After almost a year with little or no rain or snow it seems to be raining every day in my part of Colorado. There was plenty of snow in the mountains but somehow it didn't find its way to the foothills and flatlands. Now the snow is melting and it's raining –sometimes heavily– in a kind of meteorological Russian roulette. All it would take is a sustained downpour in the right place and we'd have a serious flood in Boulder. Meanwhile, I have to say I prefer this to drought, which is the more usual fare. This painting was done a few months ago before all this rain started; maybe it was an act of longing. There is also some connection with paintings I saw as a child — paintings of calamities delivered from the sky, like eighteenth century paintings of the biblical Seven Plagues of Egypt or spectacular disasters at sea. It feels lately that the home planet might be making moves to withdraw support for our species, which seems understandable if you look at the mess we're making. And all the while the play of light on water laden air — an endless display of careless beauty.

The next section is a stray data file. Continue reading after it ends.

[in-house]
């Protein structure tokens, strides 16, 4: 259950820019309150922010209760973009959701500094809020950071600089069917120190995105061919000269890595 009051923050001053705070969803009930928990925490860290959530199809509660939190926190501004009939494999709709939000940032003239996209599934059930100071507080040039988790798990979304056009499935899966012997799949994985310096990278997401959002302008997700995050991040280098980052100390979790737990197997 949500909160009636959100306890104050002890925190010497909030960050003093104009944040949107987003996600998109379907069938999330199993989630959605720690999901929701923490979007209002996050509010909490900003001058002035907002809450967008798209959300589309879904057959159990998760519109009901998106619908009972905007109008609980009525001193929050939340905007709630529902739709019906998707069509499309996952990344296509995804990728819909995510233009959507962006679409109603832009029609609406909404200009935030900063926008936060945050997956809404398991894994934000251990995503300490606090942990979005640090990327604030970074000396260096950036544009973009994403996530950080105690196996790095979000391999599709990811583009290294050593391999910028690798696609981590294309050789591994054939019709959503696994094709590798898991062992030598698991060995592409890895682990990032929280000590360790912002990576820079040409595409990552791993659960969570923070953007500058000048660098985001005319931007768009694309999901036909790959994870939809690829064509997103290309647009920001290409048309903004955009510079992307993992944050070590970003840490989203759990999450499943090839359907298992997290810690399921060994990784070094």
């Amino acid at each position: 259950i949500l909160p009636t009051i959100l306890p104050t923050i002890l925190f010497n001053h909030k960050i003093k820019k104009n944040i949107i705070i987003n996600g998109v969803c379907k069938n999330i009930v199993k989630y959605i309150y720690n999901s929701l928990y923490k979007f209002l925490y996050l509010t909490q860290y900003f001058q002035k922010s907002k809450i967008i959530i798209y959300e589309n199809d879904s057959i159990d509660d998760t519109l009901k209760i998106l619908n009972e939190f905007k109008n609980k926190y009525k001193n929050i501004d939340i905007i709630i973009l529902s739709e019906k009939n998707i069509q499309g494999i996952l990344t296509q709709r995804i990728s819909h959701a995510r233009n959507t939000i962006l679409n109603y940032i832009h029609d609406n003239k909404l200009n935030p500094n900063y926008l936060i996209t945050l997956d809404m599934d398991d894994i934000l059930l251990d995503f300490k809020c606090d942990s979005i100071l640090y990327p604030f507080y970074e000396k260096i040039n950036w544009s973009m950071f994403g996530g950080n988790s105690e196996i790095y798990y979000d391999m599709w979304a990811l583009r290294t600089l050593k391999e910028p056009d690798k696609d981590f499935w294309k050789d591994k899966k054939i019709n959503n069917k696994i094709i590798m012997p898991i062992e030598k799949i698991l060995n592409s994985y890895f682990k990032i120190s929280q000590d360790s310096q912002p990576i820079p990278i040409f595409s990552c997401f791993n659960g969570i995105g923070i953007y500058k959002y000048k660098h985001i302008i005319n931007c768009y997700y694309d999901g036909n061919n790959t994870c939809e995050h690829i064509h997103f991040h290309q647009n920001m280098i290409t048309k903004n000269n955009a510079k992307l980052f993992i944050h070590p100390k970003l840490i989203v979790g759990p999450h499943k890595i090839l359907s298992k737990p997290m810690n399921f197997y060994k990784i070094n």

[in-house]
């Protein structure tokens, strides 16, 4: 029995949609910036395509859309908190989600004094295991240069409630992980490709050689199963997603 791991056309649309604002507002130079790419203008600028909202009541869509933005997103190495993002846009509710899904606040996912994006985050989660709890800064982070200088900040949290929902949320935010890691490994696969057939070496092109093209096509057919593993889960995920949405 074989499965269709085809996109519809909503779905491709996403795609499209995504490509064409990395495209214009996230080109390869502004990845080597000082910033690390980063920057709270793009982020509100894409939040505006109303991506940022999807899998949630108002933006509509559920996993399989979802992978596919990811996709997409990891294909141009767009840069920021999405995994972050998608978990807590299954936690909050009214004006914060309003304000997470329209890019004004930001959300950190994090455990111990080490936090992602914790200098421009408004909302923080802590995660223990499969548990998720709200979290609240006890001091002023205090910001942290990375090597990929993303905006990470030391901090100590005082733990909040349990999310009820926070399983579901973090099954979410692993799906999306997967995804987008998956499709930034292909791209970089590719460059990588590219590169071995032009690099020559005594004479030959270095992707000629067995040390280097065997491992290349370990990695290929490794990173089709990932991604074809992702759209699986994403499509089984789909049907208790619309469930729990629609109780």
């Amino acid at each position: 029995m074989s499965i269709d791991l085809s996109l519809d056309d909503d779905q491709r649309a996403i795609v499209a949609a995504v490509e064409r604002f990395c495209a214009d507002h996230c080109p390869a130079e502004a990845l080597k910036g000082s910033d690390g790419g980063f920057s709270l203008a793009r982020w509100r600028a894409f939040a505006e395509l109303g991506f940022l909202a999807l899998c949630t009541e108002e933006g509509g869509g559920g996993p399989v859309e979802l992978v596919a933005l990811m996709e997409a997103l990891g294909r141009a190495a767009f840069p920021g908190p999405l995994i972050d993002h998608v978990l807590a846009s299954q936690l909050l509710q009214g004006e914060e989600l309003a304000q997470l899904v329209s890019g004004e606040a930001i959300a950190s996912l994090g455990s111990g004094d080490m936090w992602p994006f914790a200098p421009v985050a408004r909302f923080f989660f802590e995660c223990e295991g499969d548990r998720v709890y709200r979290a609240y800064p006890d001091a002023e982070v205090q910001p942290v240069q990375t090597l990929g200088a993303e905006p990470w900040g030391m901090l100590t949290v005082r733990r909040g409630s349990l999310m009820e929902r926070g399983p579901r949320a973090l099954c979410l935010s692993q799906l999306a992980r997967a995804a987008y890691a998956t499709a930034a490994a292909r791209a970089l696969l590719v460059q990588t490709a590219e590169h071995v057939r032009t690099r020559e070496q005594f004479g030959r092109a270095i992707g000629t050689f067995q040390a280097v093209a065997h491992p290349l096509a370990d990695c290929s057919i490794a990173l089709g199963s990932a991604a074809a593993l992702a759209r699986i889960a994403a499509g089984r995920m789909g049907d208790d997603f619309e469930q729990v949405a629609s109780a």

Full Moon ~ July 15, 2011
This is another in a series of details pulled from previous paintings. I'm looking for economy lately; maybe it's the state of the economy. I'm preparing canvases to do some of these on a larger scale. The image here is about eight by eleven inches. I'm thinking that something four by six feet would be about right. These smaller paintings have a quality of consonance with the materials that seems to happen in the absence of self-conscious “statement-making”. Art seems to have a better chance of going true when the attention in its doing favors the physical over the mental, the immediate over the eventual. Retrospective analysis is fine. Analysis beforehand is usually a deal with the devil. As Samuel Johnson said, “Nothing is more hopeless than a scheme of merriment.” The title I've given this painting for today is Dawn, the Rosy Fingered, one of the epithets for daybreak from the epic poetry of Homer. Maybe one day I'll do a portrait of a man with red fingers; the title would be Don the Rosy Fingered, but that's probably a scheme of merriment.
New Moon ~ July 1, 2011